Friday, November 16, 2007

I am selling the Trentmobile on Ebay

It turns out that ebay motors is the place to sell automobiles. Craigslist and other free forums for selling stuff can't even compare to ebay's setup and style. I opted for the risky approach. I'm the kind of guy that isn't afraid of taking risks in life, at least until I get burned. But I figured that the way that I can get people interested in my car is to do three things: 1) Feature the car with all the available ebay upgrades, 2) Start the car as low as possible and 3) Don't have a reserve price. I did offer a Buy Now option at $18,500, but I reasoned that by following these criteria, I'd get that auction price up at least close to that figure pretty quickly. It's now been 2.5 days since it has been on Ebay with 7.5 remaining. Already it is at $5300, but I am starting to get nervous. Maybe I should have included a reserve price. That would be the worst if I had to sell my car for $8,000 or something. OK, this is what I'm going to do. If you are reading this right now, and you are even mildly interested in owning a 2005 Honda Civic Hybrid, I am about to offer you an offer that you can't refuse. I will sell the car to you for $17,995! You can consider it a discount for reading my blog, although I have no idea how many different people out there read my blog. Every once in a while, I get a comment by somebody unknown to me. Then there are all those people out there that don't comment, they just read, and ponder, and come to conclusions... To all of those out there, now is your chance to comment for the first time. You can start out like this: "Hi Trent, I'm interested in your car. Do you accept checks?" Okay, I'll even admit that was borderline desperate sounding. A little off topic, may I add that Dispatch is a good band. Okay, back to the topic, you might be thinking that it might be a sad moment for me to sell the trentmobile. I know what a good car she is. Besides her sleek design and fuel-efficient practicality, she is very reliable and fun to drive. I hate to part paths with her, but it's not economically feasible for me at the moment. I am experiencing feelings similar to a breakup-you know you need to do it, but it's still hard to do. Check out the car here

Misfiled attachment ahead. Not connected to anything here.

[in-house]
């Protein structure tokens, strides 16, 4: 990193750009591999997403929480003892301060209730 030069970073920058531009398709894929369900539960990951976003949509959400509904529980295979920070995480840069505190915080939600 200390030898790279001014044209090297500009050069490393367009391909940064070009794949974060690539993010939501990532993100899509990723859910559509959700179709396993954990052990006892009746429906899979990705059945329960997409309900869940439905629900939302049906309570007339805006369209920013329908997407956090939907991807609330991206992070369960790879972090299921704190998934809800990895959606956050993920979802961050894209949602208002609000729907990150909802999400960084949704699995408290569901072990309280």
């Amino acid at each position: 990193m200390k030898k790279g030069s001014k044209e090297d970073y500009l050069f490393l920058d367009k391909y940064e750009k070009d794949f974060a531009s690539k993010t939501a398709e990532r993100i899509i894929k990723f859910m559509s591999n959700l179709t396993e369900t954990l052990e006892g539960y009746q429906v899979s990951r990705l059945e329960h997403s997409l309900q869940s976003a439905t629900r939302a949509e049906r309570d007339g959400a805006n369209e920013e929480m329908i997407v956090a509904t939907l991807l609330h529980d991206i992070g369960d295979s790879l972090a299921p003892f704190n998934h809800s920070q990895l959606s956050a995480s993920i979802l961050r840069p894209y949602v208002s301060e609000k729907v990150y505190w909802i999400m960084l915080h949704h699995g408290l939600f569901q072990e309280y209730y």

Thursday, November 15, 2007

Quote of the day

Josh: "Mormons can play drug wars?"
Me: "I've played drug wars in my day."

Tuesday, November 13, 2007